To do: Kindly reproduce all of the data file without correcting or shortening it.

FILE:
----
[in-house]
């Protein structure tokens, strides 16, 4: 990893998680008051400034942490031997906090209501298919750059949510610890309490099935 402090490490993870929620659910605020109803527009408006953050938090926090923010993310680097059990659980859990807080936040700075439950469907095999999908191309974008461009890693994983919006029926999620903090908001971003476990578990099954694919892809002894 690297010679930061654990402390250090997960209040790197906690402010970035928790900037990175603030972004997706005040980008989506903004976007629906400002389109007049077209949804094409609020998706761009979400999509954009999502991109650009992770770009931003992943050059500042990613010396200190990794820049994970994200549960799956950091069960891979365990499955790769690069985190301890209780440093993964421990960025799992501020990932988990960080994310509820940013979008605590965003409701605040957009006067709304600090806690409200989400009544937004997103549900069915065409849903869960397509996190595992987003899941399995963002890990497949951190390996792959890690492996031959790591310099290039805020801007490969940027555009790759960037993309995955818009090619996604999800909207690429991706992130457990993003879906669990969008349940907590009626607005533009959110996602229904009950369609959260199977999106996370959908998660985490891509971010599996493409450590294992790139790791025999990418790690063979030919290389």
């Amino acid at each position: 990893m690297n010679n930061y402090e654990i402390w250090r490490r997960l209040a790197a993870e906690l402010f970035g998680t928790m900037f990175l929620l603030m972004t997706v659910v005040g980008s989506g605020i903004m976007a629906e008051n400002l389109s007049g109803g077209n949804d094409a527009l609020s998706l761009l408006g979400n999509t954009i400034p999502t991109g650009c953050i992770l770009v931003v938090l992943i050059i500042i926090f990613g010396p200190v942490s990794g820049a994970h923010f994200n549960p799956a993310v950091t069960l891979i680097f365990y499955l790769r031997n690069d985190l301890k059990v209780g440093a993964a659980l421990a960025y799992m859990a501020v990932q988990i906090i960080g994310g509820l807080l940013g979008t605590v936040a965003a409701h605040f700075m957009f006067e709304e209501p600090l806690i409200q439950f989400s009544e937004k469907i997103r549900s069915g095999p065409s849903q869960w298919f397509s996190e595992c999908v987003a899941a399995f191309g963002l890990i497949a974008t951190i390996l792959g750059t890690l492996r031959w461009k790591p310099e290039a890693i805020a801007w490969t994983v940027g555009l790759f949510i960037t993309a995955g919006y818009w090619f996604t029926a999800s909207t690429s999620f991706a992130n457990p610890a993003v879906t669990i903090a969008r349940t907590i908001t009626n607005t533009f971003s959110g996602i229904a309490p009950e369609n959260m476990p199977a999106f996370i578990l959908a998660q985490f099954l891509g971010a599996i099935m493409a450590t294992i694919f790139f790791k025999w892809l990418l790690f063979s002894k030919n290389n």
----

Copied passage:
[in-house]
């Protein structure tokens, strides 16, 4: 990893998680008051400034942490031997906090209501298919750059949510610890309490099935 402090490490993870929620659910605020109803527009408006953050938090926090923010993310680097059990659980859990807080936040700075439950469907095999999908191309974008461009890693994983919006029926999620903090908001971003476990578990099954694919892809002894 690297010679930061654990402390250090997960209040790197906690402010970035928790900037990175603030972004997706005040980008989506903004976007629906400002389109007049077209949804094409609020998706761009979400999509954009999502991109650009992770770009931003992943050059500042990613010396200190990794820049994970994200549960799956950091069960891979365990499955790769690069985190301890209780440093993964421990960025799992501020990932988990960080994310509820940013979008605590965003409701605040957009006067709304600090806690409200989400009544937004997103549900069915065409849903869960397509996190595992987003899941399995963002890990497949951190390996792959890690492996031959790591310099290039805020801007490969940027555009790759960037993309995955818009090619996604999800909207690429991706992130457990993003879906669990969008349940907590009626607005533009959110996602229904009950369609959260199977999106996370959908998660985490891509971010599996493409450590294992790139790791025999990418790690063979030919290389």
């Amino acid at each position: 990893m690297n010679n930061y402090e654990i402390w250090r490490r997960l209040a790197a993870e906690l402010f970035g998680t928790m900037f990175l929620l603030m972004t997706v659910v005040g980008s989506g605020i903004m976007a629906e008051n400002l389109s007049g109803g077209n949804d094409a527009l609020s998706l761009l408006g979400n999509t954009i400034p999502t991109g650009c953050i992770l770009v931003v938090l992943i050059i500042i926090f990613g010396p200190v942490s990794g820049a994970h923010f994200n549960p799956a993310v950091t069960l891979i680097f365990y499955l790769r031997n690069d985190l301890k059990v209780g440093a993964a659980l421990a960025y799992m859990a501020v990932q988990i906090i960080g994310g509820l807080l940013g979008t605590v936040a965003a409701h605040f700075m957009f006067e709304e209501p600090l806690i409200q439950f989400s009544e937004k469907i997103r549900s069915g095999p065409s849903q869960w298919f397509s996190e595992c999908v987003a899941a399995f191309g963002l890990i497949a974008t951190i390996l792959g750059t890690l492996r031959w461009k790591p310099e290039a890693i805020a801007w490969t994983v940027g555009l790759f949510i960037t993309a995955g919006y818009w090619f996604t029926a999800s909207t690429s999620f991706a992130n457990p610890a993003v879906t669990i903090a969008r349940t907590i908001t009626n607005t533009f971003s959110g996602i229904a309490p009950e369609n959260m476990p199977a999106f996370i578990l959908a998660q985490f099954l891509g971010a599996i099935m493409a450590t294992i694919f790139f790791k025999w892809l990418l790690f063979s002894k030919n290389n």